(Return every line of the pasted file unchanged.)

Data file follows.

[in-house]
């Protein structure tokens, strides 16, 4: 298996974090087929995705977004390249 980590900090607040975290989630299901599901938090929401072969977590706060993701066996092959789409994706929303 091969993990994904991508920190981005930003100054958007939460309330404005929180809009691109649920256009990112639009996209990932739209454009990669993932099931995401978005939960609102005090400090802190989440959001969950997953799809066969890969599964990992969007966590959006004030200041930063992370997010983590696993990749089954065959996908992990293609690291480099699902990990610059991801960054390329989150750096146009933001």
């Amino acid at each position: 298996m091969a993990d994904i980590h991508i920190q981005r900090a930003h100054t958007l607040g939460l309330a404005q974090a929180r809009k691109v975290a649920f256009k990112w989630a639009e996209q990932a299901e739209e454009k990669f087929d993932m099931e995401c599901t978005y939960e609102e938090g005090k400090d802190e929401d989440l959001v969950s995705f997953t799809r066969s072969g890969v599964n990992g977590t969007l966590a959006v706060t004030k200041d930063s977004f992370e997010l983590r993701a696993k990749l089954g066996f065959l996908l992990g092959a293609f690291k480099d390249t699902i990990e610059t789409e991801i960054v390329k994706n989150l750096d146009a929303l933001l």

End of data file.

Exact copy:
[in-house]
């Protein structure tokens, strides 16, 4: 298996974090087929995705977004390249 980590900090607040975290989630299901599901938090929401072969977590706060993701066996092959789409994706929303 091969993990994904991508920190981005930003100054958007939460309330404005929180809009691109649920256009990112639009996209990932739209454009990669993932099931995401978005939960609102005090400090802190989440959001969950997953799809066969890969599964990992969007966590959006004030200041930063992370997010983590696993990749089954065959996908992990293609690291480099699902990990610059991801960054390329989150750096146009933001």
């Amino acid at each position: 298996m091969a993990d994904i980590h991508i920190q981005r900090a930003h100054t958007l607040g939460l309330a404005q974090a929180r809009k691109v975290a649920f256009k990112w989630a639009e996209q990932a299901e739209e454009k990669f087929d993932m099931e995401c599901t978005y939960e609102e938090g005090k400090d802190e929401d989440l959001v969950s995705f997953t799809r066969s072969g890969v599964n990992g977590t969007l966590a959006v706060t004030k200041d930063s977004f992370e997010l983590r993701a696993k990749l089954g066996f065959l996908l992990g092959a293609f690291k480099d390249t699902i990990e610059t789409e991801i960054v390329k994706n989150l750096d146009a929303l933001l």